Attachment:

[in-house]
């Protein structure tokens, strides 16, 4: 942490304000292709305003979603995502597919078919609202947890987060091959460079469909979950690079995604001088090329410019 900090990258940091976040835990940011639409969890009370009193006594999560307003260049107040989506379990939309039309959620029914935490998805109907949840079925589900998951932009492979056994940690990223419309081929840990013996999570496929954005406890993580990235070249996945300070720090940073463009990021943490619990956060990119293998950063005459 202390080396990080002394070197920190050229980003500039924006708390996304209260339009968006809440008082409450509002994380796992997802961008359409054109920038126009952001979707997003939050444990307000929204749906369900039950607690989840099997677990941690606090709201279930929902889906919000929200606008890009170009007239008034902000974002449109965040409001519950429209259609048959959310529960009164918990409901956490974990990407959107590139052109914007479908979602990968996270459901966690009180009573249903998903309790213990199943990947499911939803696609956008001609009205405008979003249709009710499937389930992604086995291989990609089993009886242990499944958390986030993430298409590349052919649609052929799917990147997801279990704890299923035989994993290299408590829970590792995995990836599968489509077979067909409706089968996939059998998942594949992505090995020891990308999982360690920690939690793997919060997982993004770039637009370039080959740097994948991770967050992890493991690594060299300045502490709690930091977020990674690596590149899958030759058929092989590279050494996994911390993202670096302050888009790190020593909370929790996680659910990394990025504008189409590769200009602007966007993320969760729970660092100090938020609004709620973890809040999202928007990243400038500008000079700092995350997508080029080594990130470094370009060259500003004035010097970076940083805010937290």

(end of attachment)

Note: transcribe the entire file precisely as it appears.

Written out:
[in-house]
């Protein structure tokens, strides 16, 4: 942490304000292709305003979603995502597919078919609202947890987060091959460079469909979950690079995604001088090329410019 900090990258940091976040835990940011639409969890009370009193006594999560307003260049107040989506379990939309039309959620029914935490998805109907949840079925589900998951932009492979056994940690990223419309081929840990013996999570496929954005406890993580990235070249996945300070720090940073463009990021943490619990956060990119293998950063005459 202390080396990080002394070197920190050229980003500039924006708390996304209260339009968006809440008082409450509002994380796992997802961008359409054109920038126009952001979707997003939050444990307000929204749906369900039950607690989840099997677990941690606090709201279930929902889906919000929200606008890009170009007239008034902000974002449109965040409001519950429209259609048959959310529960009164918990409901956490974990990407959107590139052109914007479908979602990968996270459901966690009180009573249903998903309790213990199943990947499911939803696609956008001609009205405008979003249709009710499937389930992604086995291989990609089993009886242990499944958390986030993430298409590349052919649609052929799917990147997801279990704890299923035989994993290299408590829970590792995995990836599968489509077979067909409706089968996939059998998942594949992505090995020891990308999982360690920690939690793997919060997982993004770039637009370039080959740097994948991770967050992890493991690594060299300045502490709690930091977020990674690596590149899958030759058929092989590279050494996994911390993202670096302050888009790190020593909370929790996680659910990394990025504008189409590769200009602007966007993320969760729970660092100090938020609004709620973890809040999202928007990243400038500008000079700092995350997508080029080594990130470094370009060259500003004035010097970076940083805010937290």